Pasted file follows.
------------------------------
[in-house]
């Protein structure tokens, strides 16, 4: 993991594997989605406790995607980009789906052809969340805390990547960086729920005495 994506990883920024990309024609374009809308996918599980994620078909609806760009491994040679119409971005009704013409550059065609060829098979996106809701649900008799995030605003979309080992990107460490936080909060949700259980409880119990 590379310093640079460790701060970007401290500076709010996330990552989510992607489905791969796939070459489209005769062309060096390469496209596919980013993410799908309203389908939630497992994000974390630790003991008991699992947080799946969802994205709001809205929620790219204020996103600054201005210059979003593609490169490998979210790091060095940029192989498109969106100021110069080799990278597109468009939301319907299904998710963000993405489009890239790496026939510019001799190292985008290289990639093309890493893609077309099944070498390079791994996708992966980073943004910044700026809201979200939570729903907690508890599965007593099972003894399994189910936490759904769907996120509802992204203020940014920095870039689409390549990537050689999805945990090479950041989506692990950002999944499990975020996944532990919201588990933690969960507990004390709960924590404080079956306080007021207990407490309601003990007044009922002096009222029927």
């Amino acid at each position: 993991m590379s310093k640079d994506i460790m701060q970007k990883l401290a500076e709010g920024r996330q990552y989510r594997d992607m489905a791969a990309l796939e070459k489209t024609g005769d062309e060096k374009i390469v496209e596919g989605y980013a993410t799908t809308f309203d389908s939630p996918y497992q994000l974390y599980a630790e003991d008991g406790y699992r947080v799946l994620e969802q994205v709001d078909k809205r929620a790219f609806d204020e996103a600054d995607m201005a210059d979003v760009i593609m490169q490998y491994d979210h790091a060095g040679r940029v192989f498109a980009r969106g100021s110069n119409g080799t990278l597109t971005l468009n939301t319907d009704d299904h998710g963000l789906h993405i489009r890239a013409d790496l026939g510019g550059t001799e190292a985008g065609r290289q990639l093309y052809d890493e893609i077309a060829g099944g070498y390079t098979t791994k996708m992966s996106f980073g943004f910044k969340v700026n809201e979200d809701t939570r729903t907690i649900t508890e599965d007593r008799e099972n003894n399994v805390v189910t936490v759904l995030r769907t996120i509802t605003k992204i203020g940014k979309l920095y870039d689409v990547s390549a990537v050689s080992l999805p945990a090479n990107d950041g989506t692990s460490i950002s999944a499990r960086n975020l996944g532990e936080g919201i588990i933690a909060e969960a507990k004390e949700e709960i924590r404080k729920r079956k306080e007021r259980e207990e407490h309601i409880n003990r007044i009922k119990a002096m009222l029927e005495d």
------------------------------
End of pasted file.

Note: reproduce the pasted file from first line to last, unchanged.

[in-house]
């Protein structure tokens, strides 16, 4: 993991594997989605406790995607980009789906052809969340805390990547960086729920005495 994506990883920024990309024609374009809308996918599980994620078909609806760009491994040679119409971005009704013409550059065609060829098979996106809701649900008799995030605003979309080992990107460490936080909060949700259980409880119990 590379310093640079460790701060970007401290500076709010996330990552989510992607489905791969796939070459489209005769062309060096390469496209596919980013993410799908309203389908939630497992994000974390630790003991008991699992947080799946969802994205709001809205929620790219204020996103600054201005210059979003593609490169490998979210790091060095940029192989498109969106100021110069080799990278597109468009939301319907299904998710963000993405489009890239790496026939510019001799190292985008290289990639093309890493893609077309099944070498390079791994996708992966980073943004910044700026809201979200939570729903907690508890599965007593099972003894399994189910936490759904769907996120509802992204203020940014920095870039689409390549990537050689999805945990090479950041989506692990950002999944499990975020996944532990919201588990933690969960507990004390709960924590404080079956306080007021207990407490309601003990007044009922002096009222029927």
């Amino acid at each position: 993991m590379s310093k640079d994506i460790m701060q970007k990883l401290a500076e709010g920024r996330q990552y989510r594997d992607m489905a791969a990309l796939e070459k489209t024609g005769d062309e060096k374009i390469v496209e596919g989605y980013a993410t799908t809308f309203d389908s939630p996918y497992q994000l974390y599980a630790e003991d008991g406790y699992r947080v799946l994620e969802q994205v709001d078909k809205r929620a790219f609806d204020e996103a600054d995607m201005a210059d979003v760009i593609m490169q490998y491994d979210h790091a060095g040679r940029v192989f498109a980009r969106g100021s110069n119409g080799t990278l597109t971005l468009n939301t319907d009704d299904h998710g963000l789906h993405i489009r890239a013409d790496l026939g510019g550059t001799e190292a985008g065609r290289q990639l093309y052809d890493e893609i077309a060829g099944g070498y390079t098979t791994k996708m992966s996106f980073g943004f910044k969340v700026n809201e979200d809701t939570r729903t907690i649900t508890e599965d007593r008799e099972n003894n399994v805390v189910t936490v759904l995030r769907t996120i509802t605003k992204i203020g940014k979309l920095y870039d689409v990547s390549a990537v050689s080992l999805p945990a090479n990107d950041g989506t692990s460490i950002s999944a499990r960086n975020l996944g532990e936080g919201i588990i933690a909060e969960a507990k004390e949700e709960i924590r404080k729920r079956k306080e007021r259980e207990e407490h309601i409880n003990r007044i009922k119990a002096m009222l029927e005495d």